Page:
Despite years of Western-imposed sanctions that have caused problems in the medical field, Iran’s medical care is surprisingly modern.

Healthcare in Iran can be split into three sectors – the public governmental system, the private sector and NGOs. As a result of Iran’s growing population, there is a lot of pressure on the public healthcare system in Iran. The quality of hospitals varies according to location but, in the bigger cities such as Tehran, expats will find hospitals that meet international standards with well-trained medical staff.

There are few, if any, reciprocal medical arrangements between Iran and other countries. Expats will therefore need medical insurance whether they plan to use public or private healthcare services. In many cases, this expense will be covered by an expat’s employer in Iran.

Although there is a marginal difference between the quality of healthcare offered by private and public hospitals in Iran, private hospitals are known to have better facilities and speedier service. English-speaking staff should be available in both private and public hospitals.

Public healthcare in Iran

In line with the national constitution, Iranians are entitled to basic healthcare. Most also receive subsidised prescription drugs and vaccinations. This healthcare does not extend to expats, but Iran's extensive network of public clinics and hospitals are considerably cheaper than in Western countries.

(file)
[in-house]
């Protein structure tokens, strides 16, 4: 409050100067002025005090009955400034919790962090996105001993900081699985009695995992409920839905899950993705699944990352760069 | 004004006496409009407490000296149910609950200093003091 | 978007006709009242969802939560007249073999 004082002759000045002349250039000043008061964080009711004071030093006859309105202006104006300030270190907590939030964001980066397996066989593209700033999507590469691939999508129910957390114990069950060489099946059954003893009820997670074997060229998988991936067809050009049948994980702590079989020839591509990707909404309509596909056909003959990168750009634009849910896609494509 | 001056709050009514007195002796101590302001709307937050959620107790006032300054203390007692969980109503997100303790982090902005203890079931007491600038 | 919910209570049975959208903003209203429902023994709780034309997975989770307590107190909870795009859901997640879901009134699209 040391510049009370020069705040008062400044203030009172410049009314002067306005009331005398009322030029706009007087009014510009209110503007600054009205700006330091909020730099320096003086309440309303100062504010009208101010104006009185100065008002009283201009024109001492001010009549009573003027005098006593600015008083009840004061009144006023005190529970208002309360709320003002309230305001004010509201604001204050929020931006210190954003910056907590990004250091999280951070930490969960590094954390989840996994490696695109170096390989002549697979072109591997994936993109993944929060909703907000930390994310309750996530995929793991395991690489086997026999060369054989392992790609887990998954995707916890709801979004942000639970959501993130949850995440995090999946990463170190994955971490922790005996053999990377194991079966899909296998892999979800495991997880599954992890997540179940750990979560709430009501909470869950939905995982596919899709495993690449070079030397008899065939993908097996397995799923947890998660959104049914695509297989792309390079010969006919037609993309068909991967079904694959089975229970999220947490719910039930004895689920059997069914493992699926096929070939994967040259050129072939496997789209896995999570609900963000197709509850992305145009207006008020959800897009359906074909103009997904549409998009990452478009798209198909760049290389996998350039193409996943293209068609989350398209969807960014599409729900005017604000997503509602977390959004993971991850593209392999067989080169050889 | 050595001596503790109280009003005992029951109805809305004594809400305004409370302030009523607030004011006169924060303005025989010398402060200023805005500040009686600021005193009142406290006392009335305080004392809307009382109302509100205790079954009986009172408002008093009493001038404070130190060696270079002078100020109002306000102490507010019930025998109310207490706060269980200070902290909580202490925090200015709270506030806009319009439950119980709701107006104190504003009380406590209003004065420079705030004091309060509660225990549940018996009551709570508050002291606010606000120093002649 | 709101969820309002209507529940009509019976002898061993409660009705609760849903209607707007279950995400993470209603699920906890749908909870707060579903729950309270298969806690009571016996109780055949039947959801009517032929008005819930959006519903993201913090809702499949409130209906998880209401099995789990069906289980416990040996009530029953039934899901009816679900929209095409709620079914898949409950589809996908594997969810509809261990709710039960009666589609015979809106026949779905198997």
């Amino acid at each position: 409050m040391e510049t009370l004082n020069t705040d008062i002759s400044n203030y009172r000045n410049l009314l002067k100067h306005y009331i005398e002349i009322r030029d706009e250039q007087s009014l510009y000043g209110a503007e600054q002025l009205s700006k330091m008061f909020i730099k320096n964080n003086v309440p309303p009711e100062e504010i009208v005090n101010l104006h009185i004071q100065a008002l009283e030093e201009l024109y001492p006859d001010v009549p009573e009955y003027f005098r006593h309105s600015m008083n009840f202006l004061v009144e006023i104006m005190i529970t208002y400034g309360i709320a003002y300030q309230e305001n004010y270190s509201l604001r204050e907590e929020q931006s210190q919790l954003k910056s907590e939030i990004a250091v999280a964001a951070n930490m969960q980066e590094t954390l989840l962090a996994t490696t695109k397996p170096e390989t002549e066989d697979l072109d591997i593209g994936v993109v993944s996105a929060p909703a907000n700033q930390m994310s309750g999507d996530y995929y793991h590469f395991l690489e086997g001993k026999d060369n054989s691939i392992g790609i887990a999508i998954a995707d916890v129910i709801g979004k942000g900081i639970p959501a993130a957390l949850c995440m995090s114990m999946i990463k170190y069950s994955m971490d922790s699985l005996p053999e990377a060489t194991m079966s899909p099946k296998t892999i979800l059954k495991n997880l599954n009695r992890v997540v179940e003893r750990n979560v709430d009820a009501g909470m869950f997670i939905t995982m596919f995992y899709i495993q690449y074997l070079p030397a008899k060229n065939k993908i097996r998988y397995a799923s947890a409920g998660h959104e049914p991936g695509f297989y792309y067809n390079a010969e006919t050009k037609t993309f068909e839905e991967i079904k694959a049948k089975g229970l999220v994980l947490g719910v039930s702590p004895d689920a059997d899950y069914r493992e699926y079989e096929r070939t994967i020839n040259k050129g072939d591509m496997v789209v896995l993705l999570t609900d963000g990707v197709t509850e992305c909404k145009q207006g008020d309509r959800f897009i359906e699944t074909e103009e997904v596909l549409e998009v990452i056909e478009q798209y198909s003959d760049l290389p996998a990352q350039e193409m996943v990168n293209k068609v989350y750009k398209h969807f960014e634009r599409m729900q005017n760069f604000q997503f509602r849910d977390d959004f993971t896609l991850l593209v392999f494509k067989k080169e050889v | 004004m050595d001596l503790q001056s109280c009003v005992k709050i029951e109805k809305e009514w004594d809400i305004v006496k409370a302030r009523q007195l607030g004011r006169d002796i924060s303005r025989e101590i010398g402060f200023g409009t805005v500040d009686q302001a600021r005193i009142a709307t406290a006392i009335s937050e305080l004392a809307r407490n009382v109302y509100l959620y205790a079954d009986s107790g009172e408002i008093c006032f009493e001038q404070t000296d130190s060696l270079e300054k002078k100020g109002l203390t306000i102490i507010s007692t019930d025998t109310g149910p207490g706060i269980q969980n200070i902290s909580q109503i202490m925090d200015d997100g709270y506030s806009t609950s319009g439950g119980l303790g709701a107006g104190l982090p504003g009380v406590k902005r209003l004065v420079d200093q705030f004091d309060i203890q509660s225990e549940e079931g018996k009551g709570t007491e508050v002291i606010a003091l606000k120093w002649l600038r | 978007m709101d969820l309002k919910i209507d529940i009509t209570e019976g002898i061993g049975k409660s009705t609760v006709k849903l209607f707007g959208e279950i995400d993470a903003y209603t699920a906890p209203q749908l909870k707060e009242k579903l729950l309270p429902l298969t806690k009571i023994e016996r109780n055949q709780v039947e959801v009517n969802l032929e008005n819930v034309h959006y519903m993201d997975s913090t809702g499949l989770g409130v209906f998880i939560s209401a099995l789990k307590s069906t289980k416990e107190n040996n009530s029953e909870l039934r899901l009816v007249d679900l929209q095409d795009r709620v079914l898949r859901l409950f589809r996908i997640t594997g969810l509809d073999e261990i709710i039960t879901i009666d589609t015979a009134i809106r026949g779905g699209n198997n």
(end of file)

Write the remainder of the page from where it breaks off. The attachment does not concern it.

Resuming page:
Most public hospital facilities in Iran are operated by the Ministry of Health and Medical Education. Although waiting times are often long, public hospitals provide an acceptable standard of service. 

Private healthcare in Iran

Wealthier Iranians opt to use private clinics and hospitals which offer a slightly higher standard of care and better facilities. That said, the cost of treatment at such facilities can be quite high.

Despite the cost, private healthcare in Iran is still fairly cheap in comparison to other neighbouring countries. 

Health hazards in Iran

Malaria can be a risk in rural parts of Iran. Expats in these areas should take the necessary precautions such as keeping well covered and using an effective mosquito repellent. Cholera outbreaks also occur during the summer months. It’s therefore best to drink bottled water at all times.

The most common problem experienced by new arrivals is sunstroke and sunburn. Be careful about spending too much time outdoors. Always take precautionary measures such as wearing hats and sunblock. It’s also wise to keep well hydrated, especially during summer. 


Iran has a fairly well-developed pharmaceutical industry. Pharmacies can easily be found in all major towns and cities in Iran. Pharmacies in Iran stock most types of medication and are able to order medication that isn't readily available.

Expats will need to pay for medication and then claim it back through their health insurance. Medication in Iran is generally affordable. If expats need to bring drugs and pharmaceuticals into the country, there are strict regulations to be followed. Expats should therefore ensure that they carry all the necessary paperwork when travelling with medication.

Emergency services in Iran

Emergency services in Iran are improving but remain limited, especially when outside of the main cities. The emergency medical system in Iran has a variety of ambulance vehicles, including vans and helicopters, but the system is occasionally constrained. This means that, in the event of an emergency, it may be faster to get oneself to the hospital via private transport or a taxi instead of waiting for an ambulance.

Emergency numbers

  • Ambulance: 115

  • Fire department: 125

  • Police: 110